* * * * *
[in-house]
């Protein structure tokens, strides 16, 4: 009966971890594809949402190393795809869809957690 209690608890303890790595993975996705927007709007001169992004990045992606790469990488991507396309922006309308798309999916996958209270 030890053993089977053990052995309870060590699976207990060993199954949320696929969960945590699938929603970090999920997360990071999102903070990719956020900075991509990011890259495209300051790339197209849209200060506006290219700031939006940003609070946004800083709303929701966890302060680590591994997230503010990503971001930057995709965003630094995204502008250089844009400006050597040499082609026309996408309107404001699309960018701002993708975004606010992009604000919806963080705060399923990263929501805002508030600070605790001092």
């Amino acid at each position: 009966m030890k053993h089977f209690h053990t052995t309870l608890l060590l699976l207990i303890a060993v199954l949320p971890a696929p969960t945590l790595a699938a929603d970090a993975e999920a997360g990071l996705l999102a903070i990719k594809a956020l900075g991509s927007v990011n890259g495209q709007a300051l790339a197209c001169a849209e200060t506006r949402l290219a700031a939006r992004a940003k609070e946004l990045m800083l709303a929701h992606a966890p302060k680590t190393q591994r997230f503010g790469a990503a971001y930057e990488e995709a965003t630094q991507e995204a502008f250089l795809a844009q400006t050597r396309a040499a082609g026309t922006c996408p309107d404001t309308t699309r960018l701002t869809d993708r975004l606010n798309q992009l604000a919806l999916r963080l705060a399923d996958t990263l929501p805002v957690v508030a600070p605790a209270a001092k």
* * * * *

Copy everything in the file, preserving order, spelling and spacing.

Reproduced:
[in-house]
């Protein structure tokens, strides 16, 4: 009966971890594809949402190393795809869809957690 209690608890303890790595993975996705927007709007001169992004990045992606790469990488991507396309922006309308798309999916996958209270 030890053993089977053990052995309870060590699976207990060993199954949320696929969960945590699938929603970090999920997360990071999102903070990719956020900075991509990011890259495209300051790339197209849209200060506006290219700031939006940003609070946004800083709303929701966890302060680590591994997230503010990503971001930057995709965003630094995204502008250089844009400006050597040499082609026309996408309107404001699309960018701002993708975004606010992009604000919806963080705060399923990263929501805002508030600070605790001092």
């Amino acid at each position: 009966m030890k053993h089977f209690h053990t052995t309870l608890l060590l699976l207990i303890a060993v199954l949320p971890a696929p969960t945590l790595a699938a929603d970090a993975e999920a997360g990071l996705l999102a903070i990719k594809a956020l900075g991509s927007v990011n890259g495209q709007a300051l790339a197209c001169a849209e200060t506006r949402l290219a700031a939006r992004a940003k609070e946004l990045m800083l709303a929701h992606a966890p302060k680590t190393q591994r997230f503010g790469a990503a971001y930057e990488e995709a965003t630094q991507e995204a502008f250089l795809a844009q400006t050597r396309a040499a082609g026309t922006c996408p309107d404001t309308t699309r960018l701002t869809d993708r975004l606010n798309q992009l604000a919806l999916r963080l705060a399923d996958t990263l929501p805002v957690v508030a600070p605790a209270a001092k």